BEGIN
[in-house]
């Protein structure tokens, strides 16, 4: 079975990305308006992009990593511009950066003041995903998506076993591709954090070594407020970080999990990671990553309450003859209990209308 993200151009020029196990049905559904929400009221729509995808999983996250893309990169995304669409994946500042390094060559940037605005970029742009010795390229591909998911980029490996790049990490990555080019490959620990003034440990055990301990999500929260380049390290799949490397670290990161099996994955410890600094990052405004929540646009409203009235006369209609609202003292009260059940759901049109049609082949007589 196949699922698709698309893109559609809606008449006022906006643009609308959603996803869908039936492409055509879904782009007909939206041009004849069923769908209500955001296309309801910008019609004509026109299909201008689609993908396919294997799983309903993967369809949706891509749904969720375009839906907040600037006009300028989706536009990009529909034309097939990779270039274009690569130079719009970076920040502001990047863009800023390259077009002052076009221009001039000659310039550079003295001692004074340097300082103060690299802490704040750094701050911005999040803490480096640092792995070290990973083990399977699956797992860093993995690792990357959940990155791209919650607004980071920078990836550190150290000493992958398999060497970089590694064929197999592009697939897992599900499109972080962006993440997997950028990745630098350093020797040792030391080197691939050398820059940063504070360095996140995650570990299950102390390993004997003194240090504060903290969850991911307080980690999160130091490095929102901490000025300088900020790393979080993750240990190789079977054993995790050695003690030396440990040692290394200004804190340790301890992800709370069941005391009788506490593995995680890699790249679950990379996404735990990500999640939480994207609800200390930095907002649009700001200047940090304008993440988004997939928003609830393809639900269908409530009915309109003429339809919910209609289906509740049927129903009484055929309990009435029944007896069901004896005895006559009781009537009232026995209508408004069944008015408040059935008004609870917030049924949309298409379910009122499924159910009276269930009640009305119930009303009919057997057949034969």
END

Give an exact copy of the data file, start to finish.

[in-house]
């Protein structure tokens, strides 16, 4: 079975990305308006992009990593511009950066003041995903998506076993591709954090070594407020970080999990990671990553309450003859209990209308 993200151009020029196990049905559904929400009221729509995808999983996250893309990169995304669409994946500042390094060559940037605005970029742009010795390229591909998911980029490996790049990490990555080019490959620990003034440990055990301990999500929260380049390290799949490397670290990161099996994955410890600094990052405004929540646009409203009235006369209609609202003292009260059940759901049109049609082949007589 196949699922698709698309893109559609809606008449006022906006643009609308959603996803869908039936492409055509879904782009007909939206041009004849069923769908209500955001296309309801910008019609004509026109299909201008689609993908396919294997799983309903993967369809949706891509749904969720375009839906907040600037006009300028989706536009990009529909034309097939990779270039274009690569130079719009970076920040502001990047863009800023390259077009002052076009221009001039000659310039550079003295001692004074340097300082103060690299802490704040750094701050911005999040803490480096640092792995070290990973083990399977699956797992860093993995690792990357959940990155791209919650607004980071920078990836550190150290000493992958398999060497970089590694064929197999592009697939897992599900499109972080962006993440997997950028990745630098350093020797040792030391080197691939050398820059940063504070360095996140995650570990299950102390390993004997003194240090504060903290969850991911307080980690999160130091490095929102901490000025300088900020790393979080993750240990190789079977054993995790050695003690030396440990040692290394200004804190340790301890992800709370069941005391009788506490593995995680890699790249679950990379996404735990990500999640939480994207609800200390930095907002649009700001200047940090304008993440988004997939928003609830393809639900269908409530009915309109003429339809919910209609289906509740049927129903009484055929309990009435029944007896069901004896005895006559009781009537009232026995209508408004069944008015408040059935008004609870917030049924949309298409379910009122499924159910009276269930009640009305119930009303009919057997057949034969």